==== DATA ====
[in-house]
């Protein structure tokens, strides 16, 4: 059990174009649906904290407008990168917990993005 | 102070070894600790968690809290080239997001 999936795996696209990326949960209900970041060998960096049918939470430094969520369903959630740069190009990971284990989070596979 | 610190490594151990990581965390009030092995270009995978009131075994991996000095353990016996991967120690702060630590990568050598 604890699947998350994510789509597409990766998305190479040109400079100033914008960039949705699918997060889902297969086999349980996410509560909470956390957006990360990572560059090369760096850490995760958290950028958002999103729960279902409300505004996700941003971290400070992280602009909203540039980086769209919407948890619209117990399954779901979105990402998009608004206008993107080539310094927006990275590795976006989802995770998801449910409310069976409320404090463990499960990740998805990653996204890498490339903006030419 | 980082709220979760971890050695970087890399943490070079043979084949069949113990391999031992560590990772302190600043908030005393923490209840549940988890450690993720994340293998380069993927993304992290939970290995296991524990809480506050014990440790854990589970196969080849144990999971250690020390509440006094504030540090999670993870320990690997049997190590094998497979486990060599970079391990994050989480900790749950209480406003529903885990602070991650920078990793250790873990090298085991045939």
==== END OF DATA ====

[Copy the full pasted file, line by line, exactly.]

[in-house]
């Protein structure tokens, strides 16, 4: 059990174009649906904290407008990168917990993005 | 102070070894600790968690809290080239997001 999936795996696209990326949960209900970041060998960096049918939470430094969520369903959630740069190009990971284990989070596979 | 610190490594151990990581965390009030092995270009995978009131075994991996000095353990016996991967120690702060630590990568050598 604890699947998350994510789509597409990766998305190479040109400079100033914008960039949705699918997060889902297969086999349980996410509560909470956390957006990360990572560059090369760096850490995760958290950028958002999103729960279902409300505004996700941003971290400070992280602009909203540039980086769209919407948890619209117990399954779901979105990402998009608004206008993107080539310094927006990275590795976006989802995770998801449910409310069976409320404090463990499960990740998805990653996204890498490339903006030419 | 980082709220979760971890050695970087890399943490070079043979084949069949113990391999031992560590990772302190600043908030005393923490209840549940988890450690993720994340293998380069993927993304992290939970290995296991524990809480506050014990440790854990589970196969080849144990999971250690020390509440006094504030540090999670993870320990690997049997190590094998497979486990060599970079391990994050989480900790749950209480406003529903885990602070991650920078990793250790873990090298085991045939």